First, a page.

Eyes - Attention

It’s not your data they want… It’s your attention!

There has been a whole lot of talk recently about our personal data and how it’s being used, sold or traded by big companies. Is it really as scary as it sounds? We’re not sure, and can’t speak for everyone, but it has to help to understand it better, right?

First, let’s look at how the business of attention works.
When you have the attention of the public, and the ability to share it, you have something you can sell.

It might be a TV show that people love to watch, a search engine where people go to find answers, a social media site where people go to stay in touch with their friends; even a bus bench people walk past on their way to work… If you own the attention, someone will want to promote their products and services next to yours.

The more influence you have, the more cash you can get
Typically, there are two factors that decide how much an ‘attention owner’ can charge for access to their audience – the size of the audience, and the amount of influence they have over that audience… Your favourite rugby team are a great example – it costs a lot to sponsor them because the people watching, their audience, LOVE them (like literally try to dress up like they’re on the team) and there are lots of them. The advertiser wants to show up near them because subconsciously when you think about that team you love, you’ll also think about them. And then the next time you’re wandering through the aisle of the supermarket, you’ll probably pick up their product, instead of something else.

So why all the excitement about personal data?
It doesn’t make sense for anyone to be selling or trading on your data because they’re nosy, or trying to track you individually, it’s much more likely that it’s all about being able to use the information to target advertising messages better.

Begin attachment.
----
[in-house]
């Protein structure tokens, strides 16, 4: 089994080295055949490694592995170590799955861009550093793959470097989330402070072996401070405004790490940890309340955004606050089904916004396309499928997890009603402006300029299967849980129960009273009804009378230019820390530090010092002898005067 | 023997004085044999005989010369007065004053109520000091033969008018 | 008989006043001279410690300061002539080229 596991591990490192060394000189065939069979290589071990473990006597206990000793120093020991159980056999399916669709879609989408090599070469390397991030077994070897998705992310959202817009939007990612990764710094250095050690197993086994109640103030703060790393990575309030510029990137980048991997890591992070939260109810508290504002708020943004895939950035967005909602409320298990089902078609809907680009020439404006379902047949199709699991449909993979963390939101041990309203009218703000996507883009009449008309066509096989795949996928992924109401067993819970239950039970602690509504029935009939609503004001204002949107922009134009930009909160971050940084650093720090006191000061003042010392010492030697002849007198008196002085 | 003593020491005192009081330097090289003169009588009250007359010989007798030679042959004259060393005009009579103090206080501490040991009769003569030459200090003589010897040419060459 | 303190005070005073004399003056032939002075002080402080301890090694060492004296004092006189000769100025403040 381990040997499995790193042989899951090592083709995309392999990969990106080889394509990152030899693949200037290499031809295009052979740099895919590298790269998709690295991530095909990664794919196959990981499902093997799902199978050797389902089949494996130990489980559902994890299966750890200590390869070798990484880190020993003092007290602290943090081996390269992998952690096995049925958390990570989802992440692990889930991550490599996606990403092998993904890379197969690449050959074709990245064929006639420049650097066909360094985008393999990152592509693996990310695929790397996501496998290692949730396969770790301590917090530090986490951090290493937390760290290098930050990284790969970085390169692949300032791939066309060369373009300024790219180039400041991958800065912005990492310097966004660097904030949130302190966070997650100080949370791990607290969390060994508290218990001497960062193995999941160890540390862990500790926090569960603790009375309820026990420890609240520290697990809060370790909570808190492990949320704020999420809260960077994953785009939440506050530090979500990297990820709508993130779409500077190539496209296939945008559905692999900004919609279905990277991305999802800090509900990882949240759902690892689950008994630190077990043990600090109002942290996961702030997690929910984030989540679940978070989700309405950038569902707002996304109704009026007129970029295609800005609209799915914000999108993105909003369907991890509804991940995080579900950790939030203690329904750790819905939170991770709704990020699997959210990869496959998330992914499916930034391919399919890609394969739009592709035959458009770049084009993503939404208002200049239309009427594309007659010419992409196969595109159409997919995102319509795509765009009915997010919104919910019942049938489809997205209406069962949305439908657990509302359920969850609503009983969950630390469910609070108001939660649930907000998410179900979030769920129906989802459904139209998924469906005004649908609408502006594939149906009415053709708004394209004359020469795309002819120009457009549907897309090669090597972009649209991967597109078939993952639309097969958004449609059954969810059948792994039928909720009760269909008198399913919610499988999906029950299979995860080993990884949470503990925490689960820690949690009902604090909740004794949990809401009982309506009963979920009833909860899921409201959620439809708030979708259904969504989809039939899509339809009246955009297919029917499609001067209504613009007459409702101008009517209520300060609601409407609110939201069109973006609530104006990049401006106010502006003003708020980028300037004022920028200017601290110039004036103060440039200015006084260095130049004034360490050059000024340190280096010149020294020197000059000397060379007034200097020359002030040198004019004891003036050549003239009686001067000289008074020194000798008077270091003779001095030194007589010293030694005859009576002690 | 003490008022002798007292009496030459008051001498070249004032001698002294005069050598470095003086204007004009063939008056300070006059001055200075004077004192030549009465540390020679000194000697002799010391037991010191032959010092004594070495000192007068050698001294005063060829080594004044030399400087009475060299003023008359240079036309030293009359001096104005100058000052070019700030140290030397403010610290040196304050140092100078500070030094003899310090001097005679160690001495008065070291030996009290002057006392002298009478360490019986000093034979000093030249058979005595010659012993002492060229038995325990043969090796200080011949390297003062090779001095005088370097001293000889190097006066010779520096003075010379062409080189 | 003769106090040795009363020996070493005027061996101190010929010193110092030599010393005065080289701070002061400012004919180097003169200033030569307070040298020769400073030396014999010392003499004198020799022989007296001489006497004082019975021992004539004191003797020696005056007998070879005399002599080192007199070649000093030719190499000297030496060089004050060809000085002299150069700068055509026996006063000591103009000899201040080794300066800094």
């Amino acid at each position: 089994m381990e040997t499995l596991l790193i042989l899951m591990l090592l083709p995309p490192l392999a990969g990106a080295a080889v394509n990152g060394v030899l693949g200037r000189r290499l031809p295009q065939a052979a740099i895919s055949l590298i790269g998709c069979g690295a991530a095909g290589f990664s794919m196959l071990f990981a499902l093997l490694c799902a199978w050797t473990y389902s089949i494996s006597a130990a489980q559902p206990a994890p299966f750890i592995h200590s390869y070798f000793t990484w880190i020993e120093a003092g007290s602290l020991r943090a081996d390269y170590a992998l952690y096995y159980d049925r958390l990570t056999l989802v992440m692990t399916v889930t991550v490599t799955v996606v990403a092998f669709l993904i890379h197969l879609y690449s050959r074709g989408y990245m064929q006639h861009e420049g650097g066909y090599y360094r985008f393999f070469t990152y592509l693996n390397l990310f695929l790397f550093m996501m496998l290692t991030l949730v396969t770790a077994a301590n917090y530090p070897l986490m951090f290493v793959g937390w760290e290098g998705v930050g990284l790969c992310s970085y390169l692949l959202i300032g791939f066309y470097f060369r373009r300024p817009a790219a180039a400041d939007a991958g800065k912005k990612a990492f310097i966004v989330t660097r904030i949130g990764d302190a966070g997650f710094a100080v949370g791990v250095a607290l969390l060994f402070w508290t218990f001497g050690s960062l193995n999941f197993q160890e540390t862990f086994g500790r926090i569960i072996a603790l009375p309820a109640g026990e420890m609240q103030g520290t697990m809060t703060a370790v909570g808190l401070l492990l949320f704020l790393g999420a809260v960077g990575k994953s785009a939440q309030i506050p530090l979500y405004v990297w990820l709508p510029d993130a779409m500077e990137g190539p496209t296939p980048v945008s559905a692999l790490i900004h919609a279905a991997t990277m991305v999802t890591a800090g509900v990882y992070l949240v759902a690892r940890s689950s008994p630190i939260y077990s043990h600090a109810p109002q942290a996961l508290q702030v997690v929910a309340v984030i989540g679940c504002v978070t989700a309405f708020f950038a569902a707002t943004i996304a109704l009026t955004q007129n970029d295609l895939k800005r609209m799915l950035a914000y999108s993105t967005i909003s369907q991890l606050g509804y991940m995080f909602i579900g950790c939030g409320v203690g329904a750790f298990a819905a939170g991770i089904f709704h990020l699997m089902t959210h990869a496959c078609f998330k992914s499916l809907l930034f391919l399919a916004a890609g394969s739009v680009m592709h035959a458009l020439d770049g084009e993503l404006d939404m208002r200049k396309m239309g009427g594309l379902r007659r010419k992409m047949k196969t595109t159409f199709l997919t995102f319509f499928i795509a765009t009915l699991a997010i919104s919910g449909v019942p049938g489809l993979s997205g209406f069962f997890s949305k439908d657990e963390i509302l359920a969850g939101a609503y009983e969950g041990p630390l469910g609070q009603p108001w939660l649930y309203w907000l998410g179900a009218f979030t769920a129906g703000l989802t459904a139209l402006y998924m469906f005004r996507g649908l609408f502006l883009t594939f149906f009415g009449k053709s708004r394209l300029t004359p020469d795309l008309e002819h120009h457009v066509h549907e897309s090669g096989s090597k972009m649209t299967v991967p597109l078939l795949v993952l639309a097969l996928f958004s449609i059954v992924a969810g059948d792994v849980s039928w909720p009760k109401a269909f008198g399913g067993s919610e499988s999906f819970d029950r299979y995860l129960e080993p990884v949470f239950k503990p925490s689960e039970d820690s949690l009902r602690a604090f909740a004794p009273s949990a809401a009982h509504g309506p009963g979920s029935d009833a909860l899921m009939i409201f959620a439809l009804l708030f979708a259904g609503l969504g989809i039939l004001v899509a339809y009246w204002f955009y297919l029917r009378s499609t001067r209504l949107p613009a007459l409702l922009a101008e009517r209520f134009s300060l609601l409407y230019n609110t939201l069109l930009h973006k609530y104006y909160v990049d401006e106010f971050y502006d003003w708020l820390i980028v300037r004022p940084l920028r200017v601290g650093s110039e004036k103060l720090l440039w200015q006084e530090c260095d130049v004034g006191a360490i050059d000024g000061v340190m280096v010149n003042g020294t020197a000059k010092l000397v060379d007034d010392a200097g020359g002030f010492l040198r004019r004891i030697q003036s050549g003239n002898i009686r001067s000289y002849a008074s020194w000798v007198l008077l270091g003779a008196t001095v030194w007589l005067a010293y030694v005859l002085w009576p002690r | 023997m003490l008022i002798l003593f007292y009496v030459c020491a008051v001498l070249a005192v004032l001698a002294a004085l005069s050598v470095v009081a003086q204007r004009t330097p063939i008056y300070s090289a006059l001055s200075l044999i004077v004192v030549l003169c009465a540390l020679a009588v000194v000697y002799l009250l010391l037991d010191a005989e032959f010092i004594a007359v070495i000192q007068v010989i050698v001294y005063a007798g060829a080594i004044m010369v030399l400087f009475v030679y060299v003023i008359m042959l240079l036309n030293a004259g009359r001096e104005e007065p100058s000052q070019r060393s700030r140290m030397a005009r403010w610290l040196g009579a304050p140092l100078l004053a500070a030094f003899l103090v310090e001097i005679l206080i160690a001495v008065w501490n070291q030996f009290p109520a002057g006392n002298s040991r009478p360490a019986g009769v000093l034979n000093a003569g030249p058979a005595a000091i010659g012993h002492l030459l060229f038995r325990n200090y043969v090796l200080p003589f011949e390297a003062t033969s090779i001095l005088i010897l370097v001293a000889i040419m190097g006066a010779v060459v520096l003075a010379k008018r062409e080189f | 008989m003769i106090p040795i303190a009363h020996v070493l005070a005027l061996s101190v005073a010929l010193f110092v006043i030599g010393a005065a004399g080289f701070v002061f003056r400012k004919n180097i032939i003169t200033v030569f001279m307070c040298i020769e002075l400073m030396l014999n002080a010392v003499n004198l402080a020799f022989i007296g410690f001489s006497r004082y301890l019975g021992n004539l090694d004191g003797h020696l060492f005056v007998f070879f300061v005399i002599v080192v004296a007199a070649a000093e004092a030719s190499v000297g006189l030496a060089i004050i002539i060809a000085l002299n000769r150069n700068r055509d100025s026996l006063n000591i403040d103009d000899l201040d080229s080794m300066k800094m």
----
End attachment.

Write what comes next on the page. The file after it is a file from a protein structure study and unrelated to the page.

Example: There are two types of people: those who eat potato chips and those who don’t. Of the first group, there’s going to be a whole lot of people who only like exotic flavours. And more who would NEVER pay more than $2 for a bag. So if I have a bag of potato chips to sell, and they retail for $4 per packet, I want to only put my advertising messages in front of the people who a) eat chips, b) like premium flavours and c) will pay more than $2 for the right kind.

Advertisers are clever – Their goal is to spend as little as possible, to reach as many potential customers as they can. Targeting these advertising messages, to hone in on the people who are most likely to buy, means they can spend less to get the same result. In the digital age, this is sometimes called ‘CPA’ or ‘Cost per Acquisition’, which is a calculation of how many advertising dollars you spend, to gain one new customer.

The more they know about the audience, the better chance they have of finding the customers who will buy. They’ll be able to use that information, to decide how best to inspire, interest and influence you, and they better they are at doing that, the cheaper it will be to get the job done.

Fanclub is a new way for community groups, sports teams and charities to use the attention of their audience to raise money. Find out more about how you can use your attention for good.

More about the subconscious effects of advertising – Excerpt from Advertising Association UK:

Psychologist Walter Dill Scott observed as early as 1903 that advertising can be effective without attracting conscious attention or being consciously recalled. Many successful ads don’t appear to contain a ‘message’ at all, and even if they do, a great deal else is often happening in the ad that seems to be more important. Some experts even argue that advertising is often more effective when it is not consciously noticed or processed; when we don’t notice we are being influenced, we cannot argue back.

The idea that advertising influences us subconsciously has often caused alarm – the classic fear of the ‘Hidden Persuaders’. But, today, evidence from psychology and neuroscience that shows that this is how much advertising works is overwhelming. We might find this less disturbing if we accept that this is not just true of advertising, but of everything: our responses to people we meet, to shops and other places we visit, and to stories we see on the news are all influenced by signals and associations we are often unconscious of, just as our preferences and prejudices are usually learnt in ways we don’t notice.

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